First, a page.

The requirements include a robust, three-year storage capability, but program office personnel plan to purchase the media storage incrementally to realize gains from price decay over time.

"As commercial technology constantly keeps improving, the quality gets better and the cost lower," said Whelan. "This is one way we can prudently get the best product for the user, and at a better price."

Approximately 35,000 trainees pass through BMT each year. According to program officials, the need for this assurance was so important that the unit did not permit squadrons to house and train trainees in new facilities until a camera system was in place. A locally installed system is in place for the time being, while awaiting the Battle Management Directorate-installed system.

The Force Protection office understands the criticality of getting the surveillance in place.

"We'll be affecting a lot of lives," said Dagle.

Sexual assault reports drop at service academies



By Jim Garamone, American Forces Press Service

Reports of sexual assault decreased in two of the three military academies in academic year 2012-13, officials of the Defense Department's Sexual Assault Prevention and Response Office said today.

The statistics came from DOD's Annual Report on Sexual Harassment and Violence at the Military Service Academies, which is being delivered to Congress today.

During the academic year, a total of 70 reports were made at the U.S. Military Academy, the U.S. Naval Academy or the U.S. Air Force Academy, officials said. The number of sexual assaults reported declined at West Point and Colorado Springs, but rose at Annapolis.

A report of sexual assault means at least one military victim or subject, said Col. Alan Metzler, an official with the Pentagon's Sexual Assault Response and Prevention Office.

Of the 70 reports, 53 came from cadets and midshipmen for events they experienced in military service. "We are getting reports from victims for events prior to their military service or prior to entering the service academies," Metzler said.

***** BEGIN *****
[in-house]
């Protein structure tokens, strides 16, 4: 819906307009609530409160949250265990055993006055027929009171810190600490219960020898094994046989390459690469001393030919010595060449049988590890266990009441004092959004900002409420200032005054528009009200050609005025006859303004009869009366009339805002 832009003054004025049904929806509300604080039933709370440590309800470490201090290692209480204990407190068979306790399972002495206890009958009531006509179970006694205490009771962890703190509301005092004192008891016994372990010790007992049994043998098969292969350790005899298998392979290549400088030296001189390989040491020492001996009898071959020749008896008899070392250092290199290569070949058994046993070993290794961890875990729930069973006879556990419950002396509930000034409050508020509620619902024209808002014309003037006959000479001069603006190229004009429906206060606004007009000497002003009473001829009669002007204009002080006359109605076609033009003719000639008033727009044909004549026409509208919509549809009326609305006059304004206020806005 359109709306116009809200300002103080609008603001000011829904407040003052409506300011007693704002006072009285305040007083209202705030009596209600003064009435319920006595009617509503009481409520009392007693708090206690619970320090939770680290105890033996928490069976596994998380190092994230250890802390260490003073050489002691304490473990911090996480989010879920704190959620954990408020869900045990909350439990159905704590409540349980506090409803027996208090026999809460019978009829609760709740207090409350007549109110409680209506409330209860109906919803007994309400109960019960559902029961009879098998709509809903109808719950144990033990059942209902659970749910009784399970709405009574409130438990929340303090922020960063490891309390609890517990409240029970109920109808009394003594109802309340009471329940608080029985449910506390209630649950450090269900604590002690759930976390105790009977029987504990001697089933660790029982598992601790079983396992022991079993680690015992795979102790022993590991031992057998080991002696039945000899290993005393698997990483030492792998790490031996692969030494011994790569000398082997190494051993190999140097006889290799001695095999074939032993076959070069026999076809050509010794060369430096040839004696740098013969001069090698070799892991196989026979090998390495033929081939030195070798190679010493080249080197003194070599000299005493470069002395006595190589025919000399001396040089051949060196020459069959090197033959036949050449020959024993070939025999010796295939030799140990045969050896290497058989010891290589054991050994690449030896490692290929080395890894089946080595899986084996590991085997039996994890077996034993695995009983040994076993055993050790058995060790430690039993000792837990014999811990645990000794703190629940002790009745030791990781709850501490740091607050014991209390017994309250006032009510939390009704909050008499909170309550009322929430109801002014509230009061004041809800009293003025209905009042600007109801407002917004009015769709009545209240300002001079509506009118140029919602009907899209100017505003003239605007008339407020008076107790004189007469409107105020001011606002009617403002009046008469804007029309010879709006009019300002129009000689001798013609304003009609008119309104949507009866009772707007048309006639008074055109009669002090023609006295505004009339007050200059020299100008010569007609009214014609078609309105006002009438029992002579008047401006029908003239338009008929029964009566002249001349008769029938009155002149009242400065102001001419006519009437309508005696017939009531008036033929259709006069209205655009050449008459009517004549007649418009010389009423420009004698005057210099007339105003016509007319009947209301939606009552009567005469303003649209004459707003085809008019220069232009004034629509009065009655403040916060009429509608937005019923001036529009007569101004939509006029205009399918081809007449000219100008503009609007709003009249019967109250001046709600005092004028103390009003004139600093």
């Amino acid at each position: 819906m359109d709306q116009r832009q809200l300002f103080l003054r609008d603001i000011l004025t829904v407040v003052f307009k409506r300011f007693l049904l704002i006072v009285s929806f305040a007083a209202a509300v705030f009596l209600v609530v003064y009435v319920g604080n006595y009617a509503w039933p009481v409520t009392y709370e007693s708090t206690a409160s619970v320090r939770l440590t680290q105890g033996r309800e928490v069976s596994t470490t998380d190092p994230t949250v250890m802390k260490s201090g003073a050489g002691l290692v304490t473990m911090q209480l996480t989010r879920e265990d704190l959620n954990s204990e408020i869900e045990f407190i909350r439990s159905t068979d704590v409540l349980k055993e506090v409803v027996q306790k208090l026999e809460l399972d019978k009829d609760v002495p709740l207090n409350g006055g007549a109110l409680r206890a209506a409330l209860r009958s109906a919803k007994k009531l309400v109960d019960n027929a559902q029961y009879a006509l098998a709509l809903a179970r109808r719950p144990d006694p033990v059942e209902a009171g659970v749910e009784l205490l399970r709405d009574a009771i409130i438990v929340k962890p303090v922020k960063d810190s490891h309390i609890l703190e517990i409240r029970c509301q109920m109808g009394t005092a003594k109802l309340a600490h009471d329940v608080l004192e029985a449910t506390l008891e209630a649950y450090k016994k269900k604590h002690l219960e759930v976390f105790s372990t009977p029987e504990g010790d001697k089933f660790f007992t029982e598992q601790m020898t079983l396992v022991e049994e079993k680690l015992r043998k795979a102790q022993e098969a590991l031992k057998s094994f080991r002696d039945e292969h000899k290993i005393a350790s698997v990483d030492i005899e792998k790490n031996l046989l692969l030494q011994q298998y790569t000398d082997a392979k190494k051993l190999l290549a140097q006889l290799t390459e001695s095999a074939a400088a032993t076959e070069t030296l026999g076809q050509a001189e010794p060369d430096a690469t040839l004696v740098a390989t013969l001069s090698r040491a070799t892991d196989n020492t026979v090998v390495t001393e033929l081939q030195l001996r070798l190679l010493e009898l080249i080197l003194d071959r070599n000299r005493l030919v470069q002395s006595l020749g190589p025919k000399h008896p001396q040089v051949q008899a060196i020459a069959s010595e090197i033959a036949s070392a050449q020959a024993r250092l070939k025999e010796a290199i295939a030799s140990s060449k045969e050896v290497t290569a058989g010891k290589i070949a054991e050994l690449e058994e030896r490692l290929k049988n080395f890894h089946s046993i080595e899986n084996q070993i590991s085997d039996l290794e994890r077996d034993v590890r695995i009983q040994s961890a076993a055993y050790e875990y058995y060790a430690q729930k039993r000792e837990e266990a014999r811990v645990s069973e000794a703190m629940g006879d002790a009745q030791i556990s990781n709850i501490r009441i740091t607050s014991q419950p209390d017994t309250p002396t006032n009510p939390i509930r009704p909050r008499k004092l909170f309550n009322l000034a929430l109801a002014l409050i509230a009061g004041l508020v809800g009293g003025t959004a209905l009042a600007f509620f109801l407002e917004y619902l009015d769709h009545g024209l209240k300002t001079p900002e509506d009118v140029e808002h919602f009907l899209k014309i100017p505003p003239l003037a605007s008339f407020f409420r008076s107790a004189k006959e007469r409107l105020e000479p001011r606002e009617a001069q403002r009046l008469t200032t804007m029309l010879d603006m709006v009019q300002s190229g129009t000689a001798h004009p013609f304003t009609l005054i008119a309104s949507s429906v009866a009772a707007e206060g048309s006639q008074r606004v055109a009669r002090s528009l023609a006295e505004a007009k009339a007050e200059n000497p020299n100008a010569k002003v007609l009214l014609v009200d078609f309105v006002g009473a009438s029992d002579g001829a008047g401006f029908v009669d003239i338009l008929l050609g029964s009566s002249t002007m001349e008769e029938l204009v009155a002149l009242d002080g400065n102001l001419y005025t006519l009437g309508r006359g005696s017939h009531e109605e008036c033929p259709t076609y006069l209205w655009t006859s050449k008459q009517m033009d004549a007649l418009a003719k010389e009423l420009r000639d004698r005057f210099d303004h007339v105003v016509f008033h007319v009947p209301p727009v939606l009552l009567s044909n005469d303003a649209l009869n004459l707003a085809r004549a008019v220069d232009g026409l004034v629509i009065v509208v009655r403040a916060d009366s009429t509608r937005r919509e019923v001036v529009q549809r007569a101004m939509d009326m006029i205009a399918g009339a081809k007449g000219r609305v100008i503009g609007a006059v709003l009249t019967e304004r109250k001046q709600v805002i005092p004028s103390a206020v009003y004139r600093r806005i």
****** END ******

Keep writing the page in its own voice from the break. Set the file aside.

The report provides an assessment of the effectiveness of the service academies' policies and training to prevent sexual violence. The assessment found the academies were compliant with their policies regarding sexual harassment and sexual assault during the academic year, which ran from June 2012 to May 2013.

"What we found was the academies instituted a lot of new initiatives to enhance training, improve awareness of sexual harassment and assault and to promote a safe environment for all cadets and midshipmen," Metzler said.

The report includes information from focus groups of midshipmen and cadets. "They told us – and we're pleased by this – that reports of sexual assault or sexual harassment would be taken seriously by academy leaders, and they would be dealt with appropriately," the colonel said. "That's the good news."

Still, cadets and midshipmen also identified some peer pressure barriers to reporting these crimes, he said.

Noting that these young men and women are the future officers and leaders of the U.S. military, Metzler said it is important to put in place programs, regulations and policies in these schools to change the culture that permits the crimes of sexual assault to take place.

Dr. Nate Galbreath, who wrote the report, put the drop in reports in perspective. "We want to see more reports," he said. "This is an under-reported crime. The challenge we have this year is that without the prevalence number to understand the rate of sexual assault or unwanted sexual contact, it is hard to interpret this data."

The anonymous survey that provides an estimate of how often cadets and midshipmen experience unwanted sexual contact is only done every two years.